The flowers of the tea field
About 350 women pick the 60 tea fields (nearly 300 hectares) at Glenburn Tea Estate. Their children attend school on the plantation, and babes in arms are brought to the tea fields. A nurse maid keeps watch, or the mothers take turns, while the others pick and sometimes sing. Five generations of families have worked these fields.
It's the women who do the picking, a long tradition and belief that the delicate hands of a woman are required to give the tea the most gentle treatment. The tea pickers we met were a little camera shy, but they smiled a lot. They were curious about us, too.
Such beautiful women
Picking tea in the rain, very common in the monsoon season
The tea bushes in Darjeeling are trained into tables, flat surfaces that make for efficient tea picking. In China, by contrast, the bushes are rounder which maximizes surface area. It takes more than 1,000 shoots to make a pound of tea. Pickers are paid by weight, and on average can pick about 8.5 kilograms (~18.7 pounds) per work day. During the monsoon season, the numbers may be much higher due to the enthusiastic growth of the bushes. Salaries are government regulated.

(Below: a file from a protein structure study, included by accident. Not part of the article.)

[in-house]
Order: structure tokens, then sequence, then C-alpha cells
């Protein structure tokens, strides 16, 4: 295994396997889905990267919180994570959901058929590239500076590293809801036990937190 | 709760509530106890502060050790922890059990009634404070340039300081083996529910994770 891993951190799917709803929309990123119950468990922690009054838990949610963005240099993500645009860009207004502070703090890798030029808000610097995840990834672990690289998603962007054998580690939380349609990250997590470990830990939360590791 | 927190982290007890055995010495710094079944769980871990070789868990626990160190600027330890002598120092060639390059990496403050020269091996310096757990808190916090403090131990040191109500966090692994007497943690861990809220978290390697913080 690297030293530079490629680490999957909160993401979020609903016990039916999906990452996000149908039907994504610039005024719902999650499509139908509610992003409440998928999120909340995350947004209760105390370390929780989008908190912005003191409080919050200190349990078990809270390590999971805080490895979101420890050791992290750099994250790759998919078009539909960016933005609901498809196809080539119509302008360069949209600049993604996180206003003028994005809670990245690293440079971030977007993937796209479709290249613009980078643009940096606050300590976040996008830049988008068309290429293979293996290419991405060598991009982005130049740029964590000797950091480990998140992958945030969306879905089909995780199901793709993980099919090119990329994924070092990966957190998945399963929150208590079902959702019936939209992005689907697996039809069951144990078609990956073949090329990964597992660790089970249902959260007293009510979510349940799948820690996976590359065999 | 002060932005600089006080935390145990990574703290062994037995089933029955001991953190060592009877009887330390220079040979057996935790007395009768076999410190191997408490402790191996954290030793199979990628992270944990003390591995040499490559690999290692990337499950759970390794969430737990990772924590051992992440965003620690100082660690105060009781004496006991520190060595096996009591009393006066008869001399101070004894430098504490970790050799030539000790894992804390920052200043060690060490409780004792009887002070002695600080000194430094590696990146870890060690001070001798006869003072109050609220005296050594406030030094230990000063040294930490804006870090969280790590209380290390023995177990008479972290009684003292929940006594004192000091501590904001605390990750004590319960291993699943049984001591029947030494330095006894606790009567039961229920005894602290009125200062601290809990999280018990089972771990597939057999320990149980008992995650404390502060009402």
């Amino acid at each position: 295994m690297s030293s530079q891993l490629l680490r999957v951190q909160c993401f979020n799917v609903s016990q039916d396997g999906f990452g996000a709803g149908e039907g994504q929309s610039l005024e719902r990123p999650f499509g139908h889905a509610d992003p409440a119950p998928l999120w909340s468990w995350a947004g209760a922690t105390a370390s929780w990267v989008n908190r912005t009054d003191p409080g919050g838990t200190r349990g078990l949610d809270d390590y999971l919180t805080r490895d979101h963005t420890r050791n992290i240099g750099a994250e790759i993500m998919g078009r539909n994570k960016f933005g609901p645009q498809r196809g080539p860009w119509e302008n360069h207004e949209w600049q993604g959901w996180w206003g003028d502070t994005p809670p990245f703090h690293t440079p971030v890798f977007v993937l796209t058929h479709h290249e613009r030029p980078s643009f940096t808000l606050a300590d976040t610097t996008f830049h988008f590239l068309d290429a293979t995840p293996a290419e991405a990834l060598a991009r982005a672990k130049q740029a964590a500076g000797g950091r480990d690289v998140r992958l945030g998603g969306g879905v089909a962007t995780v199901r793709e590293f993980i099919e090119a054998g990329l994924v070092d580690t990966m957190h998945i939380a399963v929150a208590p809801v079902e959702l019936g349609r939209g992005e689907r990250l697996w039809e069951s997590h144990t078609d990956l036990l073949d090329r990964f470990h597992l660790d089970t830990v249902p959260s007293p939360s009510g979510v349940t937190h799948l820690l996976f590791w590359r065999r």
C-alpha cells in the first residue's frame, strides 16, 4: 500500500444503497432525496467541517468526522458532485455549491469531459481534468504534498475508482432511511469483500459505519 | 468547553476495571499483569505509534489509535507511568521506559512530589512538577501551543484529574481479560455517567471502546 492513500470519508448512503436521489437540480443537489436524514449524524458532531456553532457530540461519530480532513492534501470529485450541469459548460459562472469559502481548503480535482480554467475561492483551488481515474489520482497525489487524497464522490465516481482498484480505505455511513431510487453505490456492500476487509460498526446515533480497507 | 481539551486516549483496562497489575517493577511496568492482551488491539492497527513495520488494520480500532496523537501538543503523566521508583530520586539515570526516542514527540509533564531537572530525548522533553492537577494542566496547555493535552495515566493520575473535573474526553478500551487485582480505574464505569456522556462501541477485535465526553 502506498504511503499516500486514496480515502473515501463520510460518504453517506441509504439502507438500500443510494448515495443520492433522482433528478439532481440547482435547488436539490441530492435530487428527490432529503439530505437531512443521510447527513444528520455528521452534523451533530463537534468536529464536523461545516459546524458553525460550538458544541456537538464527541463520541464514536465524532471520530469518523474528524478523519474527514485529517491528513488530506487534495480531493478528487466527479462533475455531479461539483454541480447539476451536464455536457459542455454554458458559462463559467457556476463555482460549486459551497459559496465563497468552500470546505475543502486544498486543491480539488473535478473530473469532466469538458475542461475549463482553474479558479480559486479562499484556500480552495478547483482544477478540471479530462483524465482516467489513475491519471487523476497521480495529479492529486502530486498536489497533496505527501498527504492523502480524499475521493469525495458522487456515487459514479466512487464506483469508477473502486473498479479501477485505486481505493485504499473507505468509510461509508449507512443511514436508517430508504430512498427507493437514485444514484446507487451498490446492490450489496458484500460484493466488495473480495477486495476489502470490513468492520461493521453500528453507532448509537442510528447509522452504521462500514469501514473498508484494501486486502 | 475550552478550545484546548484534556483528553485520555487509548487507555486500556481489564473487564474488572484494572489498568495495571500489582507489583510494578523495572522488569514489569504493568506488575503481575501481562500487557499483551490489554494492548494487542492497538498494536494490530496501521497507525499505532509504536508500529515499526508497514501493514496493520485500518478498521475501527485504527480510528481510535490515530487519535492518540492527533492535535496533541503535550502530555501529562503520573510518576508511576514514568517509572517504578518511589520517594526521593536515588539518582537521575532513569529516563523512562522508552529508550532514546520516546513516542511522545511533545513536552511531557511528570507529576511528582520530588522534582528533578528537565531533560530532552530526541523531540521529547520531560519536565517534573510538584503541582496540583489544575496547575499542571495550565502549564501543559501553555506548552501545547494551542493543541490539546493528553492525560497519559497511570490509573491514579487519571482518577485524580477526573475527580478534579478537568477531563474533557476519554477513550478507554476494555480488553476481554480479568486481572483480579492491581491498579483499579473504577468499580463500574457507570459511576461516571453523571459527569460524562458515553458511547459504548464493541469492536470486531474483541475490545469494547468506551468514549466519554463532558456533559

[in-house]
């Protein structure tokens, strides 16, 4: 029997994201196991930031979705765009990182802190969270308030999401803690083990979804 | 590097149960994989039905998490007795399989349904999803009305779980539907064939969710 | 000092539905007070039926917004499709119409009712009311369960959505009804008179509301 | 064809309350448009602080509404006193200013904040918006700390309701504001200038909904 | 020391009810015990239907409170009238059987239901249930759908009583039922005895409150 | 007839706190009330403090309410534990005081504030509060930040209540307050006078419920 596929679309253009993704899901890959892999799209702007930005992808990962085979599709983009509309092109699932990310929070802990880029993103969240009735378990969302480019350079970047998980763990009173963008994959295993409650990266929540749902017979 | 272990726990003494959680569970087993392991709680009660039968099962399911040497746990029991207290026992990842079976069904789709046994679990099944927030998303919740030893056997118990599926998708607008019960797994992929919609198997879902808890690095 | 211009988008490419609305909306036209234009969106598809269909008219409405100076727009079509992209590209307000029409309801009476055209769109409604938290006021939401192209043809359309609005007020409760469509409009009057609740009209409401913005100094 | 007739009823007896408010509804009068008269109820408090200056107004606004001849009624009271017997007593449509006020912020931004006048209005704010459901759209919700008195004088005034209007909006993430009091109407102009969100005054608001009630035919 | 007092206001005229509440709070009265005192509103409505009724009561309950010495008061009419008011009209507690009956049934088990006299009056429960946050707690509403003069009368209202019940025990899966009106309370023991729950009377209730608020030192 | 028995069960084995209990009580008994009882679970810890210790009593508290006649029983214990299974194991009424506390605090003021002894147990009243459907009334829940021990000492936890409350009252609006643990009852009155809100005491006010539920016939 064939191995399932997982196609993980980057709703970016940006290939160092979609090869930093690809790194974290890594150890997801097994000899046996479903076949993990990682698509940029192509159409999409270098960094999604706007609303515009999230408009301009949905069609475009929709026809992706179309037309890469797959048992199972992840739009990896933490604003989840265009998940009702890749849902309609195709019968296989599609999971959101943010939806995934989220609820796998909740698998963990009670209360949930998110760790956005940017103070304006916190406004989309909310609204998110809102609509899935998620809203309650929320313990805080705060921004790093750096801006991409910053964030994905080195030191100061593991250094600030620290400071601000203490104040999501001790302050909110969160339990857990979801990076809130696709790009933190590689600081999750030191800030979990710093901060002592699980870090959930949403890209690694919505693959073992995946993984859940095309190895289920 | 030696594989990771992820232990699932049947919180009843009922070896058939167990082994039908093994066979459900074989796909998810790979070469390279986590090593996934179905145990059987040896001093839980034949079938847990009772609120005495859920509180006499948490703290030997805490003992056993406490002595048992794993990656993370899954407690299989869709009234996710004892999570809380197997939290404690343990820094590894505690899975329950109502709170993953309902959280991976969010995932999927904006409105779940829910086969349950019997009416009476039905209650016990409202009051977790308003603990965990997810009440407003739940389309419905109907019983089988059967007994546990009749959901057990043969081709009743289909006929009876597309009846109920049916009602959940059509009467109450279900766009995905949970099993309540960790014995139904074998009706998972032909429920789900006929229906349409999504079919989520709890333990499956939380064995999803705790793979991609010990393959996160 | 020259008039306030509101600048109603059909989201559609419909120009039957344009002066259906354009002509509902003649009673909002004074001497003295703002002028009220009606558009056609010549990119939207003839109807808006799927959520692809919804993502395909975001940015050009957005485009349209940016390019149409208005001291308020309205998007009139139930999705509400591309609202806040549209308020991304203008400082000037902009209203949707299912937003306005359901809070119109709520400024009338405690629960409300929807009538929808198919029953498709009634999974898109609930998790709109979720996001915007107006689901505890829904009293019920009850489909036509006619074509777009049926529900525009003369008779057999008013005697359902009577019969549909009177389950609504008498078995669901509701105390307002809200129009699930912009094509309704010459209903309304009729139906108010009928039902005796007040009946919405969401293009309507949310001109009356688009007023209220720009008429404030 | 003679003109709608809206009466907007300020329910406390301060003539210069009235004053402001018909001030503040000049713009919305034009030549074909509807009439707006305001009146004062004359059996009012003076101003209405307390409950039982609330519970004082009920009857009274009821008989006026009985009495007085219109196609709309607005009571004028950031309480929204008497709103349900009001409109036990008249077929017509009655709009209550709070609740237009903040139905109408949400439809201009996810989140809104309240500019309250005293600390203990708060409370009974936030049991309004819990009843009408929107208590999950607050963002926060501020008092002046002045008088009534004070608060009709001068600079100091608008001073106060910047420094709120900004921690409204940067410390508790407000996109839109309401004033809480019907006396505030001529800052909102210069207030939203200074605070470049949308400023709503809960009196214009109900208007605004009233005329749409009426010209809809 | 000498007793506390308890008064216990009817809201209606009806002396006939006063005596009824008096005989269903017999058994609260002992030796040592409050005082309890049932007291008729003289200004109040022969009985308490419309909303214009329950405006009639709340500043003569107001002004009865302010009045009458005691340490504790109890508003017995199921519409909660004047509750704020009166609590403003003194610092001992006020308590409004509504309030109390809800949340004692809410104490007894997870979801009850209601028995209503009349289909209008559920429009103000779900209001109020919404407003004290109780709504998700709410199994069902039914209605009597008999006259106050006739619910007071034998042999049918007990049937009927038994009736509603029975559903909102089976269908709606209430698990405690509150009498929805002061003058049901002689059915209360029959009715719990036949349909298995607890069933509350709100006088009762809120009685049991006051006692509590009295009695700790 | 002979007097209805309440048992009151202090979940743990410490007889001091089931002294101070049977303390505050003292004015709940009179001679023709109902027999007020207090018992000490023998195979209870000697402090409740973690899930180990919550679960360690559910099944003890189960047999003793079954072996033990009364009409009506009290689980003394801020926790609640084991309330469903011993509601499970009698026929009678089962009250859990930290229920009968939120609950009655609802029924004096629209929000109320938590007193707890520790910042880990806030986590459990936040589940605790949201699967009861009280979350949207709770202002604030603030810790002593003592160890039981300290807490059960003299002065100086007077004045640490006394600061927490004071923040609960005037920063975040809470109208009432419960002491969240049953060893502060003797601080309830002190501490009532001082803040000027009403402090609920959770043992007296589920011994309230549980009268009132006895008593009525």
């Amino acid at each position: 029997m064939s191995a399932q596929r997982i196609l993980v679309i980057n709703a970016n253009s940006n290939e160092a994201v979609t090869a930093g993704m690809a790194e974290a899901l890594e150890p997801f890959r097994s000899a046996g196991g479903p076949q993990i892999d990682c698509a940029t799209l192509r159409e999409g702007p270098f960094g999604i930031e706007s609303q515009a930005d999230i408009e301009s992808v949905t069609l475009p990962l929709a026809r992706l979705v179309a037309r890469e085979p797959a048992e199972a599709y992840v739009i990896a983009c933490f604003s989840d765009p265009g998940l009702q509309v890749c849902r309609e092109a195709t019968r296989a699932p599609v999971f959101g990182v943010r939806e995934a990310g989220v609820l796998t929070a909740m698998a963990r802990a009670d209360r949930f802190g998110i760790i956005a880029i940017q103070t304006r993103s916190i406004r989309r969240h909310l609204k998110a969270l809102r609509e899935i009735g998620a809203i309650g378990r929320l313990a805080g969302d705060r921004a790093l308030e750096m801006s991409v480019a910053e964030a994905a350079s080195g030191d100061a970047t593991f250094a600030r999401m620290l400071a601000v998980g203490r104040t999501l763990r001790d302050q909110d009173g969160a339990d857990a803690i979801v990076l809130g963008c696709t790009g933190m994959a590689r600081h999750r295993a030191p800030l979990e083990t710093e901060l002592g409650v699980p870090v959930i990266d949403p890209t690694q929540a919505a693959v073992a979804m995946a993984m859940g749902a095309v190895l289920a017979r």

The sky is grey, the rain is heavy but her smile is bright
Though the setting is almost too beautiful to be true in the tea fields of Darjeeling, the picking is real-life hard work. The tea fields are sloped, requiring balance and leg strength. The baskets get heavy and the weather conditions can vary from cool and rainy to humid and warm. Few of us in the US would have the stamina or skill to make it even one day with these women. Each time I drink a cup, I send out my thanks to these women with the pretty smiles, deft hands and strong muscles.
Another flower in the tea field - camellia sinensis